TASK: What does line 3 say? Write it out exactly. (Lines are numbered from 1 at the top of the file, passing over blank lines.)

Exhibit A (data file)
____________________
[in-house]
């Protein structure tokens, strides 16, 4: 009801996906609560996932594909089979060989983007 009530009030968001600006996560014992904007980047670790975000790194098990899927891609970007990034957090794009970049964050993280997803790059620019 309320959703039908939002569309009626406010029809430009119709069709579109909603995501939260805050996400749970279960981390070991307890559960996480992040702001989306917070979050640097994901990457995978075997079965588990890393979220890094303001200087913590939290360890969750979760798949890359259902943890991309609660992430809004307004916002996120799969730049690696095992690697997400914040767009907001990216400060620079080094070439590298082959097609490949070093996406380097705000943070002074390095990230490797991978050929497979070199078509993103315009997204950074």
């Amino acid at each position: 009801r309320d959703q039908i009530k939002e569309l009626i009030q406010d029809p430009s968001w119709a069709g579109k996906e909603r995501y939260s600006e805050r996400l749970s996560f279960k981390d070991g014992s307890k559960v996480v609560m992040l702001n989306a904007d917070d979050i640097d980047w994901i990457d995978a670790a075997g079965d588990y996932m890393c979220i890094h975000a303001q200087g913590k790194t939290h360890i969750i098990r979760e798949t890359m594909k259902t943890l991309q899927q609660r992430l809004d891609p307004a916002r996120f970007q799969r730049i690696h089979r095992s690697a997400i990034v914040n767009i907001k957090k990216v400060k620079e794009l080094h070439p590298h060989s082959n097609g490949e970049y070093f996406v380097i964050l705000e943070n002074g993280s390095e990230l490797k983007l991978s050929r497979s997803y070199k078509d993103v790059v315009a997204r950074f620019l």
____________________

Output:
């Amino acid at each position: 009801r309320d959703q039908i009530k939002e569309l009626i009030q406010d029809p430009s968001w119709a069709g579109k996906e909603r995501y939260s600006e805050r996400l749970s996560f279960k981390d070991g014992s307890k559960v996480v609560m992040l702001n989306a904007d917070d979050i640097d980047w994901i990457d995978a670790a075997g079965d588990y996932m890393c979220i890094h975000a303001q200087g913590k790194t939290h360890i969750i098990r979760e798949t890359m594909k259902t943890l991309q899927q609660r992430l809004d891609p307004a916002r996120f970007q799969r730049i690696h089979r095992s690697a997400i990034v914040n767009i907001k957090k990216v400060k620079e794009l080094h070439p590298h060989s082959n097609g490949e970049y070093f996406v380097i964050l705000e943070n002074g993280s390095e990230l490797k983007l991978s050929r497979s997803y070199k078509d993103v790059v315009a997204r950074f620019l």